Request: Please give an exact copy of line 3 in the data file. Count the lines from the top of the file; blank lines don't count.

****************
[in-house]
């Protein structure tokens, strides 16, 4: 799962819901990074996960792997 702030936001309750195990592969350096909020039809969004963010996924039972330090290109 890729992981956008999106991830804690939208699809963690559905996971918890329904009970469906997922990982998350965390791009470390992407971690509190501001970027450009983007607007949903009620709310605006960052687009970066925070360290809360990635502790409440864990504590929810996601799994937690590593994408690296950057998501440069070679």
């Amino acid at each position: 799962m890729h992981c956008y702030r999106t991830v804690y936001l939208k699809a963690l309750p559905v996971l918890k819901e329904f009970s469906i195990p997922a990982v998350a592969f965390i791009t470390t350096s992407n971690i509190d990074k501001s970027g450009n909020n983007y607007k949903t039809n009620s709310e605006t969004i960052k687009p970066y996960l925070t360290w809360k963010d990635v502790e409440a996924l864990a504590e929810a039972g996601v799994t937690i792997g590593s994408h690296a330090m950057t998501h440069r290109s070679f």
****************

């Amino acid at each position: 799962m890729h992981c956008y702030r999106t991830v804690y936001l939208k699809a963690l309750p559905v996971l918890k819901e329904f009970s469906i195990p997922a990982v998350a592969f965390i791009t470390t350096s992407n971690i509190d990074k501001s970027g450009n909020n983007y607007k949903t039809n009620s709310e605006t969004i960052k687009p970066y996960l925070t360290w809360k963010d990635v502790e409440a996924l864990a504590e929810a039972g996601v799994t937690i792997g590593s994408h690296a330090m950057t998501h440069r290109s070679f």